Phil Pringle speaks with City News on his long-standing friendship with Kong Hee and City Harvest Church.
Contributed By Sharon Chew
You have been ministering to our church for the past 20 years. What is the nature of the relationship you have with City Harvest Church?
From the start, I always felt a great affinity with Kong and Sun. There are some relationships that God joins together, and you’ve got to recognize, respect and nurture those relationships, no matter what. I believe that those relationships that are divinely arranged, you need to stay together, because all of us have a piece of each other’s destiny inside of us, and in that relationship, destiny unfolds. And so I nurture and look after what I recognize is something that God has put together.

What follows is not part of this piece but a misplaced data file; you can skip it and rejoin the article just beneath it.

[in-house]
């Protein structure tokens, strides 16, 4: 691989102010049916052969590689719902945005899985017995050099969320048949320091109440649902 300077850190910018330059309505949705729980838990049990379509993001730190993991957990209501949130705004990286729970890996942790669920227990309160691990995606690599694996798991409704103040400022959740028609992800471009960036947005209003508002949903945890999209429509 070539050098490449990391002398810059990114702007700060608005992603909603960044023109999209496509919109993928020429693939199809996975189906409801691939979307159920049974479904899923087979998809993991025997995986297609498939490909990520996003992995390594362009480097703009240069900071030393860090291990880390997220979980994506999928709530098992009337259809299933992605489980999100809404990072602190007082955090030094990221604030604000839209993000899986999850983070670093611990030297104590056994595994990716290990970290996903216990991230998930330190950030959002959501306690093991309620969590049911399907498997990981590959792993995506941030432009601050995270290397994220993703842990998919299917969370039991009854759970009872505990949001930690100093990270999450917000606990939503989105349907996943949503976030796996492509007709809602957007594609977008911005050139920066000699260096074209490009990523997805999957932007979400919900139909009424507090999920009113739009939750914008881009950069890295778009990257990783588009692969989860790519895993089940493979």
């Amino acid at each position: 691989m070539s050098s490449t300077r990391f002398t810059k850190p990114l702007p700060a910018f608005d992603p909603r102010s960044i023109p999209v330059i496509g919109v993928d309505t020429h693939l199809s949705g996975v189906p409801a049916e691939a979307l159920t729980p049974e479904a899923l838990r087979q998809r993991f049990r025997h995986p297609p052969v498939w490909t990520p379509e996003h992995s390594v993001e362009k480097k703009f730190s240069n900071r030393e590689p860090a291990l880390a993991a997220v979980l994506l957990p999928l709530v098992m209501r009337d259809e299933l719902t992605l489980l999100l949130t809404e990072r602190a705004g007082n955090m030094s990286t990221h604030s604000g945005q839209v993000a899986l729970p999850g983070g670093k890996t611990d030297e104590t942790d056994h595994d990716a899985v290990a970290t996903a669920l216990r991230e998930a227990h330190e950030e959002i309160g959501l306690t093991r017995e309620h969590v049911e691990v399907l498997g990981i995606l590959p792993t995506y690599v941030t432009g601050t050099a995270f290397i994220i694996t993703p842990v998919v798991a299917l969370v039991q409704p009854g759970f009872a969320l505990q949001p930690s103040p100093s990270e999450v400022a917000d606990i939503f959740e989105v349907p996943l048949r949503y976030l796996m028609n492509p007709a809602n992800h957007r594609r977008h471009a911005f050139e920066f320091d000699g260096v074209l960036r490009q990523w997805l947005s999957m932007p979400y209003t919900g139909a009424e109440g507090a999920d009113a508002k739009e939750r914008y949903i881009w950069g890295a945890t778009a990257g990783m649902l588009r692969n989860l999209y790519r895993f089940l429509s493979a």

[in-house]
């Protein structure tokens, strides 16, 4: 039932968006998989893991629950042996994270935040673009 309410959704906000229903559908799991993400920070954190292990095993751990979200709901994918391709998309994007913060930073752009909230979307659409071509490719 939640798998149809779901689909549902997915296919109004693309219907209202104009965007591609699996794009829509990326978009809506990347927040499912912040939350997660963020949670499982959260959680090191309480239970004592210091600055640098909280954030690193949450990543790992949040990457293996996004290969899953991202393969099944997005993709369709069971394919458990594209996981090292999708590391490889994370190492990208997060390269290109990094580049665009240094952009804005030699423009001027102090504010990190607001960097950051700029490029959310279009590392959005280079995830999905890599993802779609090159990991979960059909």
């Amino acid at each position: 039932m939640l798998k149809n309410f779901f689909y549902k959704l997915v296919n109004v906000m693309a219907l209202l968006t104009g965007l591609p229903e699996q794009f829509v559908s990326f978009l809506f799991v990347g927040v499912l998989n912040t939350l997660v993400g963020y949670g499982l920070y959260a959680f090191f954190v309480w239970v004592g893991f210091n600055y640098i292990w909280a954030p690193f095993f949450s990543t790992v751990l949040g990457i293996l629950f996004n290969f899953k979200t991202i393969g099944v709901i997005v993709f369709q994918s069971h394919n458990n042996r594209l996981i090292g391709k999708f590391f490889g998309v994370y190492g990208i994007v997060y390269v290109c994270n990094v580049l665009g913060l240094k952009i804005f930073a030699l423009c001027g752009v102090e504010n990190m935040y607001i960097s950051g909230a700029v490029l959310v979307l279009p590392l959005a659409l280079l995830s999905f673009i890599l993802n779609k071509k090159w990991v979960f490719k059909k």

I’ve always felt when I come here [that] I have a word from the Lord, whether it’s a teaching, prophetic, or evangelistic word. I feel it has a timeliness about it, and it’s relative to the moment of the history of this church. So last weekend, I was talking about worship and praise, and thanking God for the past, thanking God for the present, thanking God for the future. I think that at moments like the building dedication, that that is a really important thing to do: to worship God for everything that He’s done, for giving us the building, but also to worship Him for what’s going to happen in this building, to thank God for that.
Being prophetic is part of the relationship. I probably might have said five times to Kong—really, from the early days, every time we drive past Suntec City, I would say, “You’re going to be in that building.” Not at any other building. I just sort of felt that. And here we are, moving in, into the fulfillment of a prophecy, which is kind of “Wow!”